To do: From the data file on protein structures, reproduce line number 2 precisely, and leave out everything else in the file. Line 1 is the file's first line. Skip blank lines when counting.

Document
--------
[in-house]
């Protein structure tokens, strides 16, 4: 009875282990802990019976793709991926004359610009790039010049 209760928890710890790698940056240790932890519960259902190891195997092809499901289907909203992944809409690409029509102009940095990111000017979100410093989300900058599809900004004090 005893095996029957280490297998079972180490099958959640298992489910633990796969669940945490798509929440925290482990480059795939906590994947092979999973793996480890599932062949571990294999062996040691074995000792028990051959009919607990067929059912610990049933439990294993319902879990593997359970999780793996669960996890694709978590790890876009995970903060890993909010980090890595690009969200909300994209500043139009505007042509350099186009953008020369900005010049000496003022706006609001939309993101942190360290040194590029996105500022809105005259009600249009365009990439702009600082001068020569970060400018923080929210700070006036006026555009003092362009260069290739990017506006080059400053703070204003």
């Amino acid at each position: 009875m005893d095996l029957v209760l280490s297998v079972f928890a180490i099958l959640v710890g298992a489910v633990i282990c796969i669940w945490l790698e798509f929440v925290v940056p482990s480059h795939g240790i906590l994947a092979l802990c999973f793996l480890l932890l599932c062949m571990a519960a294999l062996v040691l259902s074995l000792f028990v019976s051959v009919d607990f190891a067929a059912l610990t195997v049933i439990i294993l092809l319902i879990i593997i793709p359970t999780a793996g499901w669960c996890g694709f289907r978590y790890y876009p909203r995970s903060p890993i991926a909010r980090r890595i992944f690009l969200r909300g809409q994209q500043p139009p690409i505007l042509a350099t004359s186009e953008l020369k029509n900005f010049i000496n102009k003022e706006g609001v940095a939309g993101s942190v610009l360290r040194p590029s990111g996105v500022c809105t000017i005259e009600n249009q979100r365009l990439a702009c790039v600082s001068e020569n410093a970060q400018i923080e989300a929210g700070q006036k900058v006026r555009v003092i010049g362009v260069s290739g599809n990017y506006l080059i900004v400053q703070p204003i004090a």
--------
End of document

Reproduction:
């Protein structure tokens, strides 16, 4: 009875282990802990019976793709991926004359610009790039010049 209760928890710890790698940056240790932890519960259902190891195997092809499901289907909203992944809409690409029509102009940095990111000017979100410093989300900058599809900004004090 005893095996029957280490297998079972180490099958959640298992489910633990796969669940945490798509929440925290482990480059795939906590994947092979999973793996480890599932062949571990294999062996040691074995000792028990051959009919607990067929059912610990049933439990294993319902879990593997359970999780793996669960996890694709978590790890876009995970903060890993909010980090890595690009969200909300994209500043139009505007042509350099186009953008020369900005010049000496003022706006609001939309993101942190360290040194590029996105500022809105005259009600249009365009990439702009600082001068020569970060400018923080929210700070006036006026555009003092362009260069290739990017506006080059400053703070204003």